At that point, the research we started doing was focused on travel safety. But what started with looking into crime and kidnappings became trying to figure out how the Coronavirus was propagating. We decided we weren’t comfortable with traveling through airports when there was no way of knowing who we would come into contact with, so we decided to postpone this dream trip for later. Just in case. I knew it was the right decision but I couldn’t help being disappointed.

Fast-forward only one week after reading break. We visited Ottawa for a Lord of The Rings live concert and speculation was already beginning about how the situation would unfold. There were now more cases happening in Canada and the US, and debates over borders and border closings. A friend at the concert said with confidence:

Enjoy this, it’ll probably be the last time we’re allowed out at a big gathering like this!

At the time, I hadn’t even thought about the possibility of gatherings being disallowed. Was that even possible?

Another week passed and St. Patrick’s Day was on the calendar for the upcoming Saturday. Things were escalating much quicker now. Cases had picked up, travel bans had been put in place. No one seemed concerned enough to change their behavior, and yet every single group project meeting involved talking about the virus for the first 10 minutes.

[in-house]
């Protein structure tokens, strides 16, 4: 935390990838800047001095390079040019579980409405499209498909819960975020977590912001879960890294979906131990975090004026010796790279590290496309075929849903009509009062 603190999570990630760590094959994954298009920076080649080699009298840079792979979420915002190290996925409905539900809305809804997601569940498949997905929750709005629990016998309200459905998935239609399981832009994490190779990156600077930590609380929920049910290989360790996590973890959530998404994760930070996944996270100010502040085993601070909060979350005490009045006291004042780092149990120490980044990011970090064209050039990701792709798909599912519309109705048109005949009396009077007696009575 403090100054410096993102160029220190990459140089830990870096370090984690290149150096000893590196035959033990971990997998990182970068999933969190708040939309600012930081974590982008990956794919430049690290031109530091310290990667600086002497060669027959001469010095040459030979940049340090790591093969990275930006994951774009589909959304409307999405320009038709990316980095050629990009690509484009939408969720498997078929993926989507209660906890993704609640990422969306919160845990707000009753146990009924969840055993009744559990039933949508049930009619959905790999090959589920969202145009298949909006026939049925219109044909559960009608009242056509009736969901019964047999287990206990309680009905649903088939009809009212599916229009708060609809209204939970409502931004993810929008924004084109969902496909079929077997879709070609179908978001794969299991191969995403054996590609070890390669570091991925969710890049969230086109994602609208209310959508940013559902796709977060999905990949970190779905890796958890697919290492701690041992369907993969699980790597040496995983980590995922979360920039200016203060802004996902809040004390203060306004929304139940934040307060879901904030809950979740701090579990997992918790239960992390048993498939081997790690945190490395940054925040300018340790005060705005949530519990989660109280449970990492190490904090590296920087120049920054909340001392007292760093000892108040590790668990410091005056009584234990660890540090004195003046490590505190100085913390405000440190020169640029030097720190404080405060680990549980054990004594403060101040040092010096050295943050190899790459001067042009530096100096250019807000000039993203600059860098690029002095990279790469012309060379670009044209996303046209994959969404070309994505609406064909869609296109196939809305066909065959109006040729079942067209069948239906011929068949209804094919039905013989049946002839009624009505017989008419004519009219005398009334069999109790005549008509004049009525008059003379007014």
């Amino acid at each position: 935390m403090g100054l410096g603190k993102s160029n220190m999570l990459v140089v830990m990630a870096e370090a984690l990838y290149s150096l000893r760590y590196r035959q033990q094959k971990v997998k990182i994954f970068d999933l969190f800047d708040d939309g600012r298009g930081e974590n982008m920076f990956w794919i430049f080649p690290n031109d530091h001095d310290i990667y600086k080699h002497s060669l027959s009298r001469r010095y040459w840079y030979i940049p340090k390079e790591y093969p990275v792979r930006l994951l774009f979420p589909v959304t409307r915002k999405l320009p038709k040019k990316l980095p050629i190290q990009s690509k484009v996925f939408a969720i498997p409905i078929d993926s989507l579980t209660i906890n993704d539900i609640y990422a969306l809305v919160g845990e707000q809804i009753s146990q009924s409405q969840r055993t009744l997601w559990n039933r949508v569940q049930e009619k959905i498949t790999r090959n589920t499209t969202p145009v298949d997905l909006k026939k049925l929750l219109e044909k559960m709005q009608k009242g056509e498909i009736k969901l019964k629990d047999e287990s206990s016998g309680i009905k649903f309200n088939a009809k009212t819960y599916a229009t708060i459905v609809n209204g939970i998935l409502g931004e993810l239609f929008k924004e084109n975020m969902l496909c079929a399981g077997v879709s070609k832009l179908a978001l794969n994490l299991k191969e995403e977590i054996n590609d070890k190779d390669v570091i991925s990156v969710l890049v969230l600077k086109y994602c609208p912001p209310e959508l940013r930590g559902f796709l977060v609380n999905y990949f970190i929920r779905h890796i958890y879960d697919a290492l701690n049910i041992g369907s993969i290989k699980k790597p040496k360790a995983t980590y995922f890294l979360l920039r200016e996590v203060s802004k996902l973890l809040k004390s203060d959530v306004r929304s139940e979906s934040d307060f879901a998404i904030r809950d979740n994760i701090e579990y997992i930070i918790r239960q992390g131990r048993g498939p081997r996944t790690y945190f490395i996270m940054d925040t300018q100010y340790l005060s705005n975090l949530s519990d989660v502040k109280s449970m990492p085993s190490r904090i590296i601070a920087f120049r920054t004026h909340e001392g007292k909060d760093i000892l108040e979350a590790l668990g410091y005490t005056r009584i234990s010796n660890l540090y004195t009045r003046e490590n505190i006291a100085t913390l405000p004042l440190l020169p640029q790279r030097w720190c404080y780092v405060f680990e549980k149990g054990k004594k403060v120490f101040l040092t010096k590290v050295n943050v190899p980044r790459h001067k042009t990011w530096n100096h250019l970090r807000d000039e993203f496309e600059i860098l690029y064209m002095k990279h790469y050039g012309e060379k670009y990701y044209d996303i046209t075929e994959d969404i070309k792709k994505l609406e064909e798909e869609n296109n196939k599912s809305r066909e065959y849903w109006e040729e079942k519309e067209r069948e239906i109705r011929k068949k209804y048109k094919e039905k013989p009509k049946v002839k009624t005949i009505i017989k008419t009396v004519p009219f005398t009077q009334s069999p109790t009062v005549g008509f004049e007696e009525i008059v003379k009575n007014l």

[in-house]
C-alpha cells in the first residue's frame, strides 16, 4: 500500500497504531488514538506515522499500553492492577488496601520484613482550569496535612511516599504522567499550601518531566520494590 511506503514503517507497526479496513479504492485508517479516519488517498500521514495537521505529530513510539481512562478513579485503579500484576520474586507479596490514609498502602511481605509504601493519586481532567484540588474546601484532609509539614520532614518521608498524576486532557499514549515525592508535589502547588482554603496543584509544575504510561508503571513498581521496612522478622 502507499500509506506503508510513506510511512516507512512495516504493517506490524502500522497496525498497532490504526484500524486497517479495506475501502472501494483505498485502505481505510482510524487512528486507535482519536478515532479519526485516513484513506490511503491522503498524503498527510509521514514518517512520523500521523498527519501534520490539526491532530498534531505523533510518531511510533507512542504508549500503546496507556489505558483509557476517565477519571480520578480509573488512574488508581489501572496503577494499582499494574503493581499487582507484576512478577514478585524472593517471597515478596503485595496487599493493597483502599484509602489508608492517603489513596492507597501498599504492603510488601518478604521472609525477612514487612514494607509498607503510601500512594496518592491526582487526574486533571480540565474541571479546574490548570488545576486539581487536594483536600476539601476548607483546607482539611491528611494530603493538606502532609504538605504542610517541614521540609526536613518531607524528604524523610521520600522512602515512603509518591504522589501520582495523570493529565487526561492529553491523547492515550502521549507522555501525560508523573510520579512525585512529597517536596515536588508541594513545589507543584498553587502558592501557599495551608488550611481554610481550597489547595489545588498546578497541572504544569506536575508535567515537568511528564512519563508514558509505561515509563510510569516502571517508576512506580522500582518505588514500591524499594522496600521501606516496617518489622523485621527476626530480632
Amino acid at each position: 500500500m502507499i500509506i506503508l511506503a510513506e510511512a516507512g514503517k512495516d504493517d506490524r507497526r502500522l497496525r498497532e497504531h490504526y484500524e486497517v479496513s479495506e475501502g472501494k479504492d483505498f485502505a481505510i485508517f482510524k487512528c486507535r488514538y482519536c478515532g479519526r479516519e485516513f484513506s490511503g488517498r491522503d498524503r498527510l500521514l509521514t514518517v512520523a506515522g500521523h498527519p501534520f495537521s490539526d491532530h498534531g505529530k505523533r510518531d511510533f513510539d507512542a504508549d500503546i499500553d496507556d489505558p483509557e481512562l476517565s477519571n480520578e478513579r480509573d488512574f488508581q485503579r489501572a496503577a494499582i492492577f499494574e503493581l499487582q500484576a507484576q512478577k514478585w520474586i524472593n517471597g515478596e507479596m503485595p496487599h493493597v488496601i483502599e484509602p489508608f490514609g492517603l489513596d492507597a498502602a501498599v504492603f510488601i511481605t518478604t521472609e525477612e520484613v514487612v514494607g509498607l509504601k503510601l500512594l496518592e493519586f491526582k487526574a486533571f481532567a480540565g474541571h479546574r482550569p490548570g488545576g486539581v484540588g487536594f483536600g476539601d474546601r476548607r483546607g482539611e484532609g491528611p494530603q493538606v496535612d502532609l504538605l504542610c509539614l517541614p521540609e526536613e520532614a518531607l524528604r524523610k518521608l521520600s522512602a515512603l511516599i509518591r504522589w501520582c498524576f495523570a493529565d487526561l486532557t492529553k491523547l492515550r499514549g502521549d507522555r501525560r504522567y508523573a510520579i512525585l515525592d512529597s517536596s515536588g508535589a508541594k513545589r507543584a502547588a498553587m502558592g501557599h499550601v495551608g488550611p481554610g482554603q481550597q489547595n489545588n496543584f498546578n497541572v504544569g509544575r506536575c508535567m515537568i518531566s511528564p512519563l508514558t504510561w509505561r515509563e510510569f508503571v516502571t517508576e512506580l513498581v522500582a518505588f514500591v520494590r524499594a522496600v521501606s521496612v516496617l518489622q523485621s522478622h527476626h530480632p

I carried hand sanitizer around everywhere and decided not to buy coffee or sandwiches anymore. A study came out that virus particles could linger in the air for 3 hours after contamination. I started studying at home.

In the meantime, group chats were filled with discussions of St. Patrick’s Day plans. Who was going out where? Where would the parties be held? There was a sale for a cool green shirt on this online website.